SYMPTOMS OF AN IMPAIRED BARRIER

Flaking: A typical sign of dehydrated skin.
Tightness: That one size to small sensation, that is often associated with a dry skin.
Redness: Skin Inflammation occurs, because the barrier is unable to protect against irritants.
Itchiness: Classic winter itch is a sure sign of barrier function damage. The damaged barrier can affect nerve endings which leads to itching, when the skin is scratched to relieve the itching, the barrier function is injured causing inflammation and redness.

WHAT UPSETS THE BARRIER FUNCTION?

  • Environmental conditions such as cold, heat, dry air and wind, which can severely damage the lipids
  • Cumulative sun damage can affect cell renewal cycle, which is how lipids are naturally formed.
  • Unprotected skin in winter can become dehydrated, due to the destruction of barrier oils.
  • Harsh soaps or products, or being over zealous with high-foaming detergents can strip the skins protective sebum, breaking down protective barrier lipids
  • Over-exfoliation and harsh peels, can strip the corneum cells and deplete barrier oils
  • Genetic conditions and skin disorders such as psoriasis

BARRIER REPAIR INGREDIENTS

So can you repair your barrier once it has become undermined?

Yes absolutely, with important skin identical and barrier repair ingredients:

  • Protective emollient ingredients protect your barrier from damage, allowing your skin to repair the damaged lipid layer through the cell renewal process
  • Products that contain lipid components, can help to supplement the missing lipids in damaged skin
  • A moisturiser with humectant ingredients like hyaluronic acid and glycerin, attract water into the corneocytes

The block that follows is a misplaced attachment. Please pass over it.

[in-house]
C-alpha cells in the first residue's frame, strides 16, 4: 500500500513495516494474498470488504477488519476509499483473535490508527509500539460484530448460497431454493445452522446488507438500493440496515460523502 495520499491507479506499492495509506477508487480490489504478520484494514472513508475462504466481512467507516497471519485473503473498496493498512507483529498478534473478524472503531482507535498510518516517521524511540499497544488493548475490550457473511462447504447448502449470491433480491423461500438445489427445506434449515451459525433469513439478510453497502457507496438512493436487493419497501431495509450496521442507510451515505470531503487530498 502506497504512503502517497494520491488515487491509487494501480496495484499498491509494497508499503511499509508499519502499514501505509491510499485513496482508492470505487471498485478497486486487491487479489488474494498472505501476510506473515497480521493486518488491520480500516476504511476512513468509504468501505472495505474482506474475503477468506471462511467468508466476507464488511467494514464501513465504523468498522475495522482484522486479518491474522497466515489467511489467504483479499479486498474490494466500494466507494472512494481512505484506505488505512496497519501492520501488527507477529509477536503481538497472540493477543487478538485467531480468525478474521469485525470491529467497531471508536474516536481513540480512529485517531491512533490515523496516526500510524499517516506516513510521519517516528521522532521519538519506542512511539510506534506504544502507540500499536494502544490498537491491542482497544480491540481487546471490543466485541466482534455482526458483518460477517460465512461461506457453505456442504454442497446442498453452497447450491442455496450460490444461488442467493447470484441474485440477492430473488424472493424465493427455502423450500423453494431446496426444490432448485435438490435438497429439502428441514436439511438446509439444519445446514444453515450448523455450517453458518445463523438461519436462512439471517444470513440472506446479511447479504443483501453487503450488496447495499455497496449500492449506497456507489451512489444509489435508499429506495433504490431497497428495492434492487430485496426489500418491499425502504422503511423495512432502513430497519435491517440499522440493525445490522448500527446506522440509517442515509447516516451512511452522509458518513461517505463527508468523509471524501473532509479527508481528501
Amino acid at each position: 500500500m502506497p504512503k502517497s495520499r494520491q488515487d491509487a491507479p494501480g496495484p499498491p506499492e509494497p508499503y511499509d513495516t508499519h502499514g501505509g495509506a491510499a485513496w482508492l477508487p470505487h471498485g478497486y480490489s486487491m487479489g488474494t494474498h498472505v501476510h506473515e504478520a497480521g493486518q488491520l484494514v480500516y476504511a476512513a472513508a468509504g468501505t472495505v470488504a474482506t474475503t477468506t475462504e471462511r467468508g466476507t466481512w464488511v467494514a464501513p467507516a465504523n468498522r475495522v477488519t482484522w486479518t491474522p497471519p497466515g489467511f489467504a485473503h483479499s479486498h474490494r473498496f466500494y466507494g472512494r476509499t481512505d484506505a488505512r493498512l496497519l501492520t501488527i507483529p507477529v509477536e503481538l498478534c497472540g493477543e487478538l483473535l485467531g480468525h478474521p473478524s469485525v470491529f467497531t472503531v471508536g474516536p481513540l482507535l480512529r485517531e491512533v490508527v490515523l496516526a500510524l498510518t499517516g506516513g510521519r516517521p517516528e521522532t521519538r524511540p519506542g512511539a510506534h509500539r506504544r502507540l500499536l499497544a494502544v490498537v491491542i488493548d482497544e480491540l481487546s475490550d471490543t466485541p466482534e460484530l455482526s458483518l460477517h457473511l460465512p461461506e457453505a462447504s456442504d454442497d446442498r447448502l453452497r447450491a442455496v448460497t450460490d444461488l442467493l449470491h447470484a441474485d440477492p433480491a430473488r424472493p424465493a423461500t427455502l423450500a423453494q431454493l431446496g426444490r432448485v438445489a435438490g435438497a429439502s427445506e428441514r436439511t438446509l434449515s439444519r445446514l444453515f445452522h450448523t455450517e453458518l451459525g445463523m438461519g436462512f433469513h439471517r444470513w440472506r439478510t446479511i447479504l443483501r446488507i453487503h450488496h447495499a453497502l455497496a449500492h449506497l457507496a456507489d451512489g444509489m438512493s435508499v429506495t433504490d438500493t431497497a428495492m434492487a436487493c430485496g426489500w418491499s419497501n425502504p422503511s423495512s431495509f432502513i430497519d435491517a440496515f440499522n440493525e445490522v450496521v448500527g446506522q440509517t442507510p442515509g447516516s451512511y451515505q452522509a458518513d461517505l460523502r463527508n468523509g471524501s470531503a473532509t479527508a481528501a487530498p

• Occlusive ingredients like beeswax provide a physical barrier, sealing moisture into the tissues whilst preventing water loss
  • Sebum identical ingredients like jojoba and squalane found in human sebaceous secretions, act as lubricants on the skins surface giving it a smooth appearance
  • Triglycerides such as castor seed oil which is 40%-60% rich in triglycerides, mainly ricinolein are extremely moisturising

Linoleic acid is one of the most significant lipids for the maintenance of barrier function.

Recent studies suggest that it is essential for the formation of the lamellar phase of the stratum corneum lipids, which is why I have created a complete article on it here.

TO CONCLUDE

So we have established that lipids determine the effectiveness of the protective layer of your skin.

If the barrier function becomes disordered the skin becomes out of balance and irritated.

This is why it is so important to maintain your skins natural barrier and why I believe it is key to your skins health.

When your skins protective layer is intact, skin is youthful and hydrated and skin conditions are avoided.

THE NAKED TRUTH

A good moisturiser will only provide temporary relief for your dry skin, rarely will it correct the underlying problem in the matrix.

In order to rebuild your skin, products must contain ‘skin identical ingredients’ that are missing.

They will help to replenish those all important missing lipids, that form between the cell walls assisting with barrier repair.

I firmly believe layering your products is key, simply because repairing the barrier function requires so many processes, including healing, protecting and restoring.

The tow complexes i have created Fortify a barrier repair complex and Bio Lipid oil maintain the skins barrier in its natural and intact condition.

These barrier repair ingredients contain a composition that resembles the membrane structure of the natural skin barrier:

  • Phospholiids: Phosphatidylcholine from lecithin
  • Ceramides
  • Triglycerides from coconut oil
  • Squalane from olives
  • Fatty Acids and sterols from Shea

The perfect solution for those, suffering from dryness, premature ageing and sensitivity.